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A Minor League Tour of the Northeast | T+L Family

Between innings, the high jinks move onto the field. "It's SUMO TIME!!!!" the announcer cries in the middle of the seventh, and out waddle a father and son wearing huge inflatable fat suits. To the strains of L.L. Cool J's "Mama Said Knock You Out," they gleefully bounce into each other. On one night, a local Greek restaurant sponsors "My Big Fat Greek Olympics," whose events include a leg-of-lamb toss and "bowling for baklava."

As if all that goofiness weren't enough, in 2004 the Rox staged what they hoped would be the quietest game in baseball history. Fans were issued signs with yeah written on one side and boo on the other, and were asked to remain silent throughout the game, even for home runs. Decibel-meter readings were sent to the Hall of Fame; confirmation of the record is still pending.

Portland, Maine

You've got to love a team with a mascot like Slugger. "He's a puppy with flippers!" one girl shouts. "He's a walrus with paws!" her sister says. "No, girls, he's a sea dog," their father decides. Slugger is the beloved icon of the Portland Sea Dogs, one of the brightest spots of the minors. Founded in 1994, the Dogs quickly set minor-league records for attendance. Until recently, they were a Double-A farm club for the Florida Marlins.

In 2003, to their fans' unmitigated delight, the Sea Dogs switched their affiliation to the Red Sox—and how. A replica of Fenway's Green Monster was erected in left field, complete with a Citgo sign. The skyboxes were renamed for Boston legends: Williams, Petrocelli, Fisk, Yastrzemski. Fans show up with T-shirts declaring I SUPPORT TWO TEAMS: THE RED SOX AND WHOEVER BEATS THE YANKEES. Portland's lineup today includes two of the minors' top prospects: shortstop Hanley Ramirez and knuckleballer Charlie Zink, who may soon be big-show stars.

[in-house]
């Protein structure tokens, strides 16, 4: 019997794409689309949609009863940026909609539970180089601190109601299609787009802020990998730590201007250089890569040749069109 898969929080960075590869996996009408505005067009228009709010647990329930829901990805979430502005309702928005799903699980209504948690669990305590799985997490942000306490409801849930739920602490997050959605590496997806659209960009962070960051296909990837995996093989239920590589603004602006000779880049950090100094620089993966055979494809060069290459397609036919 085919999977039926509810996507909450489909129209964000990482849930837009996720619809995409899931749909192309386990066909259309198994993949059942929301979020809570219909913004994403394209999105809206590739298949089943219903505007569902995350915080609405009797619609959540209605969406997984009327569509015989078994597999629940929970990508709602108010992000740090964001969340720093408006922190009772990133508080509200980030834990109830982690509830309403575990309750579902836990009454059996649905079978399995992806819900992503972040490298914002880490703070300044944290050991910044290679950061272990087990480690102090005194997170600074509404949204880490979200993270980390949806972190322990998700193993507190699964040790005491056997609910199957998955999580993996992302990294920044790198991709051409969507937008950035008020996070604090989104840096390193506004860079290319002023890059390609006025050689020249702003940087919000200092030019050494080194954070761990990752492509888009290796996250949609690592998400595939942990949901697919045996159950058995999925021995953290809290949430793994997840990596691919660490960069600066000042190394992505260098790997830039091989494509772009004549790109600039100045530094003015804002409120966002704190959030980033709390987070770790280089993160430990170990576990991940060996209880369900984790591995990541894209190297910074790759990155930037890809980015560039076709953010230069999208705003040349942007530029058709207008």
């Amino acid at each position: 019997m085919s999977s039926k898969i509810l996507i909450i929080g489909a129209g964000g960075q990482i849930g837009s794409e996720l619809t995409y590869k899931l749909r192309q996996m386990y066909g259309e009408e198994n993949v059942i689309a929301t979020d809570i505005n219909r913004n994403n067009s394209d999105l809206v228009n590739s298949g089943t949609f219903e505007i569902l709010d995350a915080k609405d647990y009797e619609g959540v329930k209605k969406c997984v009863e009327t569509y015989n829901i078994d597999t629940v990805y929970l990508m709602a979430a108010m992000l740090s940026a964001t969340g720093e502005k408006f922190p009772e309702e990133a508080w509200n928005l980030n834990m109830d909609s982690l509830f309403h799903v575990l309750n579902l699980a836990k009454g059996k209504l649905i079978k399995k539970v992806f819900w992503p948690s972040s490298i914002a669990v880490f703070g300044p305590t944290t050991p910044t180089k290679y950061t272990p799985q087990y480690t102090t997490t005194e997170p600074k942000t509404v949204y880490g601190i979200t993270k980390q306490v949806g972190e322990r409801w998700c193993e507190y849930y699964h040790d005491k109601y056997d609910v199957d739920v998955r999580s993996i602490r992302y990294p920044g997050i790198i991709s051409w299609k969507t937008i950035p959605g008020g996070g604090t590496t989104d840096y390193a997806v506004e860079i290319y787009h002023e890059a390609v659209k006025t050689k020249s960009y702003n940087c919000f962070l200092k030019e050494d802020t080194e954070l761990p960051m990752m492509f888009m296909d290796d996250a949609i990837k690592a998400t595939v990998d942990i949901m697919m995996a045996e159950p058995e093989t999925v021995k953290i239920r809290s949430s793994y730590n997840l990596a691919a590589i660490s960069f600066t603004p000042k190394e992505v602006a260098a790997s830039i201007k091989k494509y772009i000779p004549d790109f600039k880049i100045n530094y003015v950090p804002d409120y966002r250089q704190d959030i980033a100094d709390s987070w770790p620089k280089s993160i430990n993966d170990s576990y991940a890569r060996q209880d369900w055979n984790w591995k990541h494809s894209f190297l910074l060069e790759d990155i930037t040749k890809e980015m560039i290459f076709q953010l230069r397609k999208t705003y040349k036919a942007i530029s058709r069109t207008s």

Hadlock Field is a terrific ballpark, not least for its location—smack in the heart of Portland, abutting the old red-brick Expo Building. As at Fenway, there's no foul territory to speak of, so you're right there next to the action. From our seats, we can hear the conversation between a runner and the third-base coach. (I think they're talking about a postgame clambake.) The crowd starts to cheer when the players jog onto the field, and never lets up, stomping on the aluminum floor and banging ThunderStix until the last pitch is thrown. When Portland hits a home run, a massive lighthouse rises from behind the center-field wall, bells clanging, foghorn blaring. You'd think they were playing the Yankees in the ALCS, so deafening is the applause.

It's here that we encounter the ZOO-perstars, an independent mascot troupe that travels around the minor leagues performing skits in sports-themed animal costumes. Some of the highlights: Nomar Garciaparrot, Ken Giraffey Jr., and Shark McGwire. Jesse is skeptical at first—just more "silly distractions." But he quickly dissolves into hysterical laughter as a giant grinning seashell named Clammy Sosa gobbles up a Sea Dogs player whole, belches loudly, then proceeds to spit out his socks, his shoes, and his helmet.

Alas, we never got to see the Cape Cod league—the best-of-three championship series ended after two games, and by the time we hit Hyannis, the boys of summer had gone. Sigh. In those immortal words learned by every kid who grew up in New England, There's always next year.

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